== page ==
In what could be a preview of the awards season ahead, “Boyhood” swept the New York Film Critics Circle Awards in downtown Manhattan on Monday night. The drama by Richard Linklater, which took 12 years to make, picked up best picture, director and supporting actress for Patricia Arquette; more prizes than any other film.

Timothy Spall won lead actor for “Mr. Turner,” Marion Cotillard received lead actress for her dual leading performances in “Two Days, One Night” and “The Immigrant,” and J.K. Simmons was named supporting actor for “Whiplash.” The winners, who were announced in advance, were on hand to accept their prizes at a seated dinner at Tao Downtown from presenters such as Jake Gyllenhaal, Ethan Hawke, Bill Murray and Jon Stewart, who gave “Boyhood” the top prize.

“Why am I here?” Stewart asked. “When you win this many awards, you run out of people.” Stewart then offered a ringing endorsement of “Boyhood”: “A coming-of-age film will no longer be relevant unless we see that individual come of age.”

Earlier in the night, Linklater accepted his directing award from Hawke (his acting partner on eight films). “I’m having quite a moment here,” Linklater said. He dedicated his prize to his favorite film critic — the late George Morris, who wrote for Film Comment. Linklater met Morris in Austin in the ’80s as a young filmmaker. “He opened my eyes to so much cinema,” Linklater said. “He really taught me you could live a life in film.”

Spall, a character actor who headlines the latest Mike Leigh drama as British painter J.M.W. Turner, wasn’t shy about showing how much he appreciated hearing his name called. “It’s really, really f—ing lovely to get an award,” he said, noting that the life of an actor is full of setbacks. “In your career, you get a lot of kicks in the a–. Sometimes you don’t work, and that’s worse than being ignored. We all know, as actors and directors that rely on collaborators, not working is awful. You’re a painter, you can paint. You can’t walk around the room acting — it’s embarrassing.”

One of the highlights of the night came courtesy of Murray. He made a surprise appearance at the dinner to introduce his pal Adrienne Mancia, who received an honorary award for her long career as a film curator. “Adrienne said, ‘I never showed anyone’s films in MoMA who was either a friend or a lover,’” Murray explained. “None of my films are at MoMA.”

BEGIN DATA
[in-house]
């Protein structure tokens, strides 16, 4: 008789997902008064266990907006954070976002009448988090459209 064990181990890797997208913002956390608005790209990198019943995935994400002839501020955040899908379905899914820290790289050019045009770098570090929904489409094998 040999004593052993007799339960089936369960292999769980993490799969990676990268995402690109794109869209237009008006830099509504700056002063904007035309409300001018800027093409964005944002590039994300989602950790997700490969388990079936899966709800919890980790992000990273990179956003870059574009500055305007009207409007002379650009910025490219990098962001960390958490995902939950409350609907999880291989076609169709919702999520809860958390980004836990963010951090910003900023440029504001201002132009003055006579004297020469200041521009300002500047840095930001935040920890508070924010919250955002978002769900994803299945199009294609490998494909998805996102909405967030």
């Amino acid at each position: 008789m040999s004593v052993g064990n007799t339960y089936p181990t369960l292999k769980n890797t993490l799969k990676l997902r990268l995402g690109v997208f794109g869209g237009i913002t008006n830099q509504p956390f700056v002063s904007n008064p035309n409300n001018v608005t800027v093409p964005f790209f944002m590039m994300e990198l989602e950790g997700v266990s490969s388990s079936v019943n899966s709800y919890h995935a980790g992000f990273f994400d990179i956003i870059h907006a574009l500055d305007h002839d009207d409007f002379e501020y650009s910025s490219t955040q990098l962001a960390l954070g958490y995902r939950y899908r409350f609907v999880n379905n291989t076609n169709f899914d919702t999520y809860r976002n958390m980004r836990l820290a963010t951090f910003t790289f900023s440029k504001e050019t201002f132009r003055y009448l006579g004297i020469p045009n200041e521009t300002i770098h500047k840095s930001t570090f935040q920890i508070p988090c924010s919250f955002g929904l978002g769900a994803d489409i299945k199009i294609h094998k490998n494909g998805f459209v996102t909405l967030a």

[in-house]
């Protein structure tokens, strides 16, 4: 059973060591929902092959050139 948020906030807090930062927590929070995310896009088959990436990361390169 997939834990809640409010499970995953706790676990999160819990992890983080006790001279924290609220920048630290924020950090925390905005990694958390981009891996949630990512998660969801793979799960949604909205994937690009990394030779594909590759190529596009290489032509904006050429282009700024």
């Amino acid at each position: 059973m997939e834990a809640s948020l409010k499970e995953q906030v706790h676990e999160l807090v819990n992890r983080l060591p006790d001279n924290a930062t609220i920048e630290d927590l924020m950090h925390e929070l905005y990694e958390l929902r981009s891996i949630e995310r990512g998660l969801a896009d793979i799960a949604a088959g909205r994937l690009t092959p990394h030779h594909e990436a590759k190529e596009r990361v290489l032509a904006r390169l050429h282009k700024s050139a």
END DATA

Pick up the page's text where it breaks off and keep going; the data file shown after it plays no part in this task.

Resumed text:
Cotillard confessed that she tries not to seek out her own reviews. “Not that I’m scared to read them,” she said. “I’m open to constructive feedback. I just feel that it is healthier to avoid reading things about myself.” But inevitably, she said, a publicist will slip her some lines from a rave. “I must confess, it is fulfilling to hear the voices of people who love movies as much as us actors do.”

Ellar Coltrane, the boy from “Boyhood,” gave the award to Arquette. “Thanks for sharing with me your childhood and your chickenpox,” Arquette told her co-star, who grew up with her onscreen. She singled out critics for shining a light on her indie film, which grossed $24 million over the summer. “There’s no doubt in my mind, we couldn’t have reached our audiences, nor would we be here tonight, if it weren’t for your genuine support,” Arquette said. “When you’re competing with a $150 million movie, it’s very difficult to find your audience these days.”

Simmons, considered the Oscar front-runner for his role as a violent band teacher, thanked his young director Damien Chazelle. “This character was on the page,” Simmons said. “I was certain all I had to do was lift it off and not get in the way of what Damien had written.”

The organization’s chairman, Stephen Whitty of the New Jersey Star-Ledger, emceed the event, which dates back to 1936. He opened with a string of zingers, telling the audience that the dinner wasn’t like the Oscars (since there would be alcohol) or the Golden Globes (since nobody would be videotaped acting drunk). But he saved his best lines for the National Board of Review, which hosts its dinner on the night after the NYFCC. “We’re not the National Board of Review, because we’re actually a board of reviewers,” Whitty said. “I don’t know who those people are. I don’t know anyone who has actually met one.”

Here are some of the notable moments from the evening, via the Twitter feed of Variety chief film critic Scott Foundas: